Washington: The US could remove India from its currency monitoring list of major trading partners, the Treasury Department said, citing certain developments and steps taken by New Delhi, which address some of its major concerns.

India was for the first time, in April, placed by the US in its currency monitoring list of countries with potentially questionable foreign exchange policies along with five other countries — China, Germany, Japan, South Korea and Switzerland.

The Department of Treasury maintained the same monitoring list in its latest report released on Wednesday, but said if India continued with the same practices as in the last six months, it would be removed from its next bi-annual report.

“India’s circumstances have shifted markedly, as the central bank’s net sales of foreign exchange over the first six months of 2018 led net purchases over the four quarters through June 2018 to fall to $4 billion, or 0.2% of GDP," the US Treasury said in its latest semi-annual report on Macroeconomic and Foreign Exchange Policies of Major Trading Partners of the US.

This represented a notable change from 2017, when purchases over the first three quarters of the year pushed net purchases of foreign exchange above 2% of GDP.

Recent sales came amid a turnaround in foreign portfolio inflows, as foreign investors pulled portfolio capital out of India (and many other emerging markets) over the first half of the year, it said. The rupee depreciated by around 7% against the dollar and by more than 4% on a real effective basis in the first half of 2018, it added.

India has a significant bilateral goods trade surplus with the US, totalling $23 billion over the four quarters through June 2018, but India’s current account is in deficit at 1.9% of GDP.

“As a result, India now only meets one of the three criteria from the 2015 Act. If this remains the case at the time of its next report, Treasury would remove India from the monitoring list," according to the report.

Observing that India’s current account deficit widened in the four quarters through June 2018 to 1.9% of GDP, following several years of narrowing from its 2012 peak, the Treasury said the current account deficit has been driven by a large and persistent goods trade deficit, which has in turn resulted from substantial gold and petroleum imports.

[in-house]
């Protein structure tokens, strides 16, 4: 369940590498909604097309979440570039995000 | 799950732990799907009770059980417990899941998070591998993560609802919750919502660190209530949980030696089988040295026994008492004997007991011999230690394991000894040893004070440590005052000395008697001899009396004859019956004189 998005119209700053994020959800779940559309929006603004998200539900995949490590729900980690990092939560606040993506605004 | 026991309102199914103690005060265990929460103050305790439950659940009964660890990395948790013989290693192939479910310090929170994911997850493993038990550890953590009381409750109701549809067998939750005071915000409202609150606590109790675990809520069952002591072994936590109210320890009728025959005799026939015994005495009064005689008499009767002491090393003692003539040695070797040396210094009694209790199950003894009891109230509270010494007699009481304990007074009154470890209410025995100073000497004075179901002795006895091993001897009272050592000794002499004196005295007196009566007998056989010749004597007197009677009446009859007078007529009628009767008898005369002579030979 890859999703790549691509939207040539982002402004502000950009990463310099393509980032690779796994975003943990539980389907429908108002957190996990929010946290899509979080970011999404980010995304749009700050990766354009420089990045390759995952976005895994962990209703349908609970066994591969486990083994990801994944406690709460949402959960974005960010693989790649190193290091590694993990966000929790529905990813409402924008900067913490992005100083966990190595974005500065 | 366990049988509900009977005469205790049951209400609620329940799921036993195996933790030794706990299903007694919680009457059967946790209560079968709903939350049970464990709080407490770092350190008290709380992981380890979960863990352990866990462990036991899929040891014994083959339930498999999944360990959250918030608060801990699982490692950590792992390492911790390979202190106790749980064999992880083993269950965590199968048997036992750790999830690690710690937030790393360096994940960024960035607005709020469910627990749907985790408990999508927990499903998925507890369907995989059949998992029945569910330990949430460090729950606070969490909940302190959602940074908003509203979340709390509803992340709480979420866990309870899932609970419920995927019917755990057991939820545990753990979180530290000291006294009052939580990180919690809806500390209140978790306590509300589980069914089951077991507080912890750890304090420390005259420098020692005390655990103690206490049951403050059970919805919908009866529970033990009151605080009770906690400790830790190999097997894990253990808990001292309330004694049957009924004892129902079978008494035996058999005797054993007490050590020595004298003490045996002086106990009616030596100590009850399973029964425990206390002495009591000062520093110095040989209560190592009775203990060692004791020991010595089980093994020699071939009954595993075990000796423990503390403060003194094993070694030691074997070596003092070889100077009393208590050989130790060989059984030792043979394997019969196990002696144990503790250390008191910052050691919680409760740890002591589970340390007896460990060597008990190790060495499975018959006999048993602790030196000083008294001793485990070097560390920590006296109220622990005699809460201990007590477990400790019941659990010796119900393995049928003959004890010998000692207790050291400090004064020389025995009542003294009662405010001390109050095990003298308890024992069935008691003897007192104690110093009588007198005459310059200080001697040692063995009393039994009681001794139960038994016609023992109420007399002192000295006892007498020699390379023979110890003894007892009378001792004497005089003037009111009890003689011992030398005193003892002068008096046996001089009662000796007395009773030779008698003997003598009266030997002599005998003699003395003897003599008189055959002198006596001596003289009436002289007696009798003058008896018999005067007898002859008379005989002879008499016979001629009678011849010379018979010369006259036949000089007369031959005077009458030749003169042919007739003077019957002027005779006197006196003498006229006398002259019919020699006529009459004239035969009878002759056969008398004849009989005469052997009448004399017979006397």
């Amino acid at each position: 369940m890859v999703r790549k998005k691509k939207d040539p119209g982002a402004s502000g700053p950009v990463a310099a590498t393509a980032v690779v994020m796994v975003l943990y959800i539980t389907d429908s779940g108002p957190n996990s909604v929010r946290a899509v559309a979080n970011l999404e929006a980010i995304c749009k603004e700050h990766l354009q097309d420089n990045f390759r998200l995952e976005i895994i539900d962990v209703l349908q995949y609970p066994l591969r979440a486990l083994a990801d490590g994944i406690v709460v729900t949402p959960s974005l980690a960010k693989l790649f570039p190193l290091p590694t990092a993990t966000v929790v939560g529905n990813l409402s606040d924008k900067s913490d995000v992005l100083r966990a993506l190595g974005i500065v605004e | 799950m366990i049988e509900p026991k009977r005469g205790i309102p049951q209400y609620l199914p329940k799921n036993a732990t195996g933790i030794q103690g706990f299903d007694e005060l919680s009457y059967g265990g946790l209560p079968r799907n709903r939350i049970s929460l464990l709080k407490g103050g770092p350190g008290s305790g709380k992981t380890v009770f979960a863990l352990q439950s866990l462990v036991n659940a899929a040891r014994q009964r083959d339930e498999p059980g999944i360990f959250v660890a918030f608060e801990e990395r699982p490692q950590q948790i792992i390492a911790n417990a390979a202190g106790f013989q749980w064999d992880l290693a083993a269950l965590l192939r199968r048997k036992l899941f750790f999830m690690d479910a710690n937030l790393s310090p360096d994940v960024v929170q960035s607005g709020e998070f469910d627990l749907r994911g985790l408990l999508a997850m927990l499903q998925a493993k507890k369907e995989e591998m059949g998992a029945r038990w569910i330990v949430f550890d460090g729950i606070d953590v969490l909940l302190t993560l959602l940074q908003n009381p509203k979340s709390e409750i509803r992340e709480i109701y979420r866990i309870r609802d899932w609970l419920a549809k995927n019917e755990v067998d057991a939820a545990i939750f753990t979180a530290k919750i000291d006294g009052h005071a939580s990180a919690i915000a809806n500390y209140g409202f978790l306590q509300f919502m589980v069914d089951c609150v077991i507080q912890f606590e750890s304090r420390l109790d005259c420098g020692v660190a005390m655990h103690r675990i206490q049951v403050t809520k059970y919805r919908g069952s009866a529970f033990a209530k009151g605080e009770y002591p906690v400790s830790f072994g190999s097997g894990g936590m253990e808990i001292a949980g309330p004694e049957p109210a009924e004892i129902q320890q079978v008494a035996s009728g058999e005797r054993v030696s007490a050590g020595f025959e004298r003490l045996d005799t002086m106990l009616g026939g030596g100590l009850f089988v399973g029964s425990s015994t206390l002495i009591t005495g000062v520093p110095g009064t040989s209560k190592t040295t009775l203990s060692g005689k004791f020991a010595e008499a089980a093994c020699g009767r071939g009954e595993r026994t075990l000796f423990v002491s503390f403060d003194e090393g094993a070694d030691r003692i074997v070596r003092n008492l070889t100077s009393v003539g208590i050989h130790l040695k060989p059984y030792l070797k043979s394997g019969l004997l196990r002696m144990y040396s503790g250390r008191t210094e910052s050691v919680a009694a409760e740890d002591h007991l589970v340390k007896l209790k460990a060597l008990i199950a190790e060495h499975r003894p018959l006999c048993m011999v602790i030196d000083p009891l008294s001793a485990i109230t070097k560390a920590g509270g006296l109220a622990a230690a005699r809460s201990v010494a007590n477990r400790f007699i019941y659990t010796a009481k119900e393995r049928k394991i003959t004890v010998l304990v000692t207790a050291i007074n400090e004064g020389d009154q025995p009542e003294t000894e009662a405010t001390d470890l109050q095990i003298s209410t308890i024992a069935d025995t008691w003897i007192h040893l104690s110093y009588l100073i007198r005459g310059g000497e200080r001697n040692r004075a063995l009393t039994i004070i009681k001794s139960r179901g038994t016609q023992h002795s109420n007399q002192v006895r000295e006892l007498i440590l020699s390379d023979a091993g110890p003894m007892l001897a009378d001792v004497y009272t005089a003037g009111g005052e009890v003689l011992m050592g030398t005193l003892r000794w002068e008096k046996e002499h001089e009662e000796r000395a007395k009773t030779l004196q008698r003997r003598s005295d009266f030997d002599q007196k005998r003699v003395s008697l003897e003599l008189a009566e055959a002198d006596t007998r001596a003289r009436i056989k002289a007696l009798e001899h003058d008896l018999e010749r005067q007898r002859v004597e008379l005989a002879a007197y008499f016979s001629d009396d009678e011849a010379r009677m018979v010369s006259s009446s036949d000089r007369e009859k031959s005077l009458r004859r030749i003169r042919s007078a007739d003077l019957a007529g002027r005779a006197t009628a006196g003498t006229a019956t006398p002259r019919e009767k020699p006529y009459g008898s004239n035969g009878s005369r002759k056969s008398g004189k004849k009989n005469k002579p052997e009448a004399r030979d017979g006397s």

The goods trade deficit widened in the first half to 6.4% of GDP due to rising oil prices.

The IMF projects the current account deficit to be around 2.5% of GDP over the medium term as domestic demand strengthens further and favourable growth prospects support investment.

India’s goods trade surplus with the US was $23 billion for the four quarters through June 2018, it said, adding, India also had a small surplus in services trade of $4 billion with the US over the same period.

“India’s exports to the US are concentrated in sectors that reflect India’s global specialisation (notably pharmaceuticals and IT services), while US exports to India are dominated by key service trade categories, particularly travel and higher education," according to the report.

The Treasury praised India for being “exemplary" in publishing its foreign exchange market intervention.

The Reserve Bank of India (RBI) had noted that the value of the rupee was broadly market-determined, with the intervention used only during “episodes of undue volatility," it said.

According to data, India was generally a net purchaser of foreign exchange from late 2013 to the middle of 2017, as the RBI sought to gradually build a stronger external buffer in the aftermath of the May 2013 “taper tantrum". Purchases accelerated in the first half of 2017 amid strong portfolio inflows to India (and many other emerging markets); as a result, cumulative net purchases of foreign exchange exceeded 2% of GDP over 2017, it said.

Noting that foreign exchange purchases generally declined in the second half of 2017, and the RBI shifted to selling foreign exchange in the first half of 2018, the Treasury said net purchases of foreign exchange over the past four quarters through June totalled $4 billion (0.2% of GDP), including activity in the forward market.

As of June 2018, foreign currency reserves stood at $380 billion, equal to 3.7 times gross short-term external debt, eight months of import cover, and 14% of GDP.

“The rupee depreciated 7% against the dollar in the first half of the year, while the real effective exchange rate also reversed its general uptrend from the last few years, depreciating by 4%," it said.

This story has been published from a wire agency feed without modifications to the text. Only the headline has been changed.

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